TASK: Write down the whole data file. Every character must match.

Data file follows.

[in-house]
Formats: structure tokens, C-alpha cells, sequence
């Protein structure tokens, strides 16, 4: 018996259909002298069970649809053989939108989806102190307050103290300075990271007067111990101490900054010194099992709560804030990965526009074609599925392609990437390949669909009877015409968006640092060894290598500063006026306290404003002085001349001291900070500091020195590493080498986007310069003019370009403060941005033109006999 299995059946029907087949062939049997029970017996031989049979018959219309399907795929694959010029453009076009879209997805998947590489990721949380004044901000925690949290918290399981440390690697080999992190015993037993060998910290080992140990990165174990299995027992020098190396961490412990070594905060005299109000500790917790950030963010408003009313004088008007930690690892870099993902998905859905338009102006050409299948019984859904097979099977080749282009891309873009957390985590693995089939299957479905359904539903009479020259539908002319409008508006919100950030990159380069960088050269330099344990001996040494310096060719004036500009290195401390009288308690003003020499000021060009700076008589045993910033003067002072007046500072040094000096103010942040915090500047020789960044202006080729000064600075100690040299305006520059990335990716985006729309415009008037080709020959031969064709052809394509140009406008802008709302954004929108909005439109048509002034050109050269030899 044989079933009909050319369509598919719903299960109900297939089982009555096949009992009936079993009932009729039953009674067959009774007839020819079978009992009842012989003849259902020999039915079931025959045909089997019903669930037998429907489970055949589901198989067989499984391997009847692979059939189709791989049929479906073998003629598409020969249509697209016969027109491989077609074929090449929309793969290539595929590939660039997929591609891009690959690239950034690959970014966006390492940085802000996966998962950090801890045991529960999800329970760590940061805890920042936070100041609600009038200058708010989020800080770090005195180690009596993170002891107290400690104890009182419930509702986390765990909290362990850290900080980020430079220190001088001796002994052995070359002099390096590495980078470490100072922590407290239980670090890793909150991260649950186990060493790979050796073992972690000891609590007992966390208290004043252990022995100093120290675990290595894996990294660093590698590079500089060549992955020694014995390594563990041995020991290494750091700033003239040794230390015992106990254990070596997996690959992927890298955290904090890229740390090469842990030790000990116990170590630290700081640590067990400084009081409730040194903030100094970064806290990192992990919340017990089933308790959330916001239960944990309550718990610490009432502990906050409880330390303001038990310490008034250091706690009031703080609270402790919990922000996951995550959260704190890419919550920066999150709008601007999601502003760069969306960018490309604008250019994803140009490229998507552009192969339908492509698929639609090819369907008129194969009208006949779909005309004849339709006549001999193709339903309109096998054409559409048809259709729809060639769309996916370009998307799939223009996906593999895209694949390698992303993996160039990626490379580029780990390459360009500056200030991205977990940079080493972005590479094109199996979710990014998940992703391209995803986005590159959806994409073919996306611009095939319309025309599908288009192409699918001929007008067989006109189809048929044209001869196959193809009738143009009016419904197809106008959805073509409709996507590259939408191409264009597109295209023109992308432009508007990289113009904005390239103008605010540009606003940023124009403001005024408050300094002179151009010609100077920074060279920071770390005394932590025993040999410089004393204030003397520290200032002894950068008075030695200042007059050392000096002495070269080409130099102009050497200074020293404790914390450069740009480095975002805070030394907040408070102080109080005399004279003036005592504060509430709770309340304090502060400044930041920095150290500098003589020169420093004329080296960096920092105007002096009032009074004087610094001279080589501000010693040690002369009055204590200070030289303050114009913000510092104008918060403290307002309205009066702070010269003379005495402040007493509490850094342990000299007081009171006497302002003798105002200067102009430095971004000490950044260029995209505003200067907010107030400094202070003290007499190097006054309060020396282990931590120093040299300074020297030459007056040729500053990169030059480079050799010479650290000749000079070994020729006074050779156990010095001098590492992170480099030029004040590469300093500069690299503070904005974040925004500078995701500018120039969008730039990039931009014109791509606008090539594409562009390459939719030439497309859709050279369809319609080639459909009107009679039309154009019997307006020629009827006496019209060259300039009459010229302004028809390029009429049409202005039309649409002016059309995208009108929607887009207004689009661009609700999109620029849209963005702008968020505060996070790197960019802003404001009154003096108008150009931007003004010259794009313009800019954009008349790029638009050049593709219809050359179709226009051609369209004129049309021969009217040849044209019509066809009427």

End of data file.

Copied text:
[in-house]
Formats: structure tokens, C-alpha cells, sequence
């Protein structure tokens, strides 16, 4: 018996259909002298069970649809053989939108989806102190307050103290300075990271007067111990101490900054010194099992709560804030990965526009074609599925392609990437390949669909009877015409968006640092060894290598500063006026306290404003002085001349001291900070500091020195590493080498986007310069003019370009403060941005033109006999 299995059946029907087949062939049997029970017996031989049979018959219309399907795929694959010029453009076009879209997805998947590489990721949380004044901000925690949290918290399981440390690697080999992190015993037993060998910290080992140990990165174990299995027992020098190396961490412990070594905060005299109000500790917790950030963010408003009313004088008007930690690892870099993902998905859905338009102006050409299948019984859904097979099977080749282009891309873009957390985590693995089939299957479905359904539903009479020259539908002319409008508006919100950030990159380069960088050269330099344990001996040494310096060719004036500009290195401390009288308690003003020499000021060009700076008589045993910033003067002072007046500072040094000096103010942040915090500047020789960044202006080729000064600075100690040299305006520059990335990716985006729309415009008037080709020959031969064709052809394509140009406008802008709302954004929108909005439109048509002034050109050269030899 044989079933009909050319369509598919719903299960109900297939089982009555096949009992009936079993009932009729039953009674067959009774007839020819079978009992009842012989003849259902020999039915079931025959045909089997019903669930037998429907489970055949589901198989067989499984391997009847692979059939189709791989049929479906073998003629598409020969249509697209016969027109491989077609074929090449929309793969290539595929590939660039997929591609891009690959690239950034690959970014966006390492940085802000996966998962950090801890045991529960999800329970760590940061805890920042936070100041609600009038200058708010989020800080770090005195180690009596993170002891107290400690104890009182419930509702986390765990909290362990850290900080980020430079220190001088001796002994052995070359002099390096590495980078470490100072922590407290239980670090890793909150991260649950186990060493790979050796073992972690000891609590007992966390208290004043252990022995100093120290675990290595894996990294660093590698590079500089060549992955020694014995390594563990041995020991290494750091700033003239040794230390015992106990254990070596997996690959992927890298955290904090890229740390090469842990030790000990116990170590630290700081640590067990400084009081409730040194903030100094970064806290990192992990919340017990089933308790959330916001239960944990309550718990610490009432502990906050409880330390303001038990310490008034250091706690009031703080609270402790919990922000996951995550959260704190890419919550920066999150709008601007999601502003760069969306960018490309604008250019994803140009490229998507552009192969339908492509698929639609090819369907008129194969009208006949779909005309004849339709006549001999193709339903309109096998054409559409048809259709729809060639769309996916370009998307799939223009996906593999895209694949390698992303993996160039990626490379580029780990390459360009500056200030991205977990940079080493972005590479094109199996979710990014998940992703391209995803986005590159959806994409073919996306611009095939319309025309599908288009192409699918001929007008067989006109189809048929044209001869196959193809009738143009009016419904197809106008959805073509409709996507590259939408191409264009597109295209023109992308432009508007990289113009904005390239103008605010540009606003940023124009403001005024408050300094002179151009010609100077920074060279920071770390005394932590025993040999410089004393204030003397520290200032002894950068008075030695200042007059050392000096002495070269080409130099102009050497200074020293404790914390450069740009480095975002805070030394907040408070102080109080005399004279003036005592504060509430709770309340304090502060400044930041920095150290500098003589020169420093004329080296960096920092105007002096009032009074004087610094001279080589501000010693040690002369009055204590200070030289303050114009913000510092104008918060403290307002309205009066702070010269003379005495402040007493509490850094342990000299007081009171006497302002003798105002200067102009430095971004000490950044260029995209505003200067907010107030400094202070003290007499190097006054309060020396282990931590120093040299300074020297030459007056040729500053990169030059480079050799010479650290000749000079070994020729006074050779156990010095001098590492992170480099030029004040590469300093500069690299503070904005974040925004500078995701500018120039969008730039990039931009014109791509606008090539594409562009390459939719030439497309859709050279369809319609080639459909009107009679039309154009019997307006020629009827006496019209060259300039009459010229302004028809390029009429049409202005039309649409002016059309995208009108929607887009207004689009661009609700999109620029849209963005702008968020505060996070790197960019802003404001009154003096108008150009931007003004010259794009313009800019954009008349790029638009050049593709219809050359179709226009051609369209004129049309021969009217040849044209019509066809009427």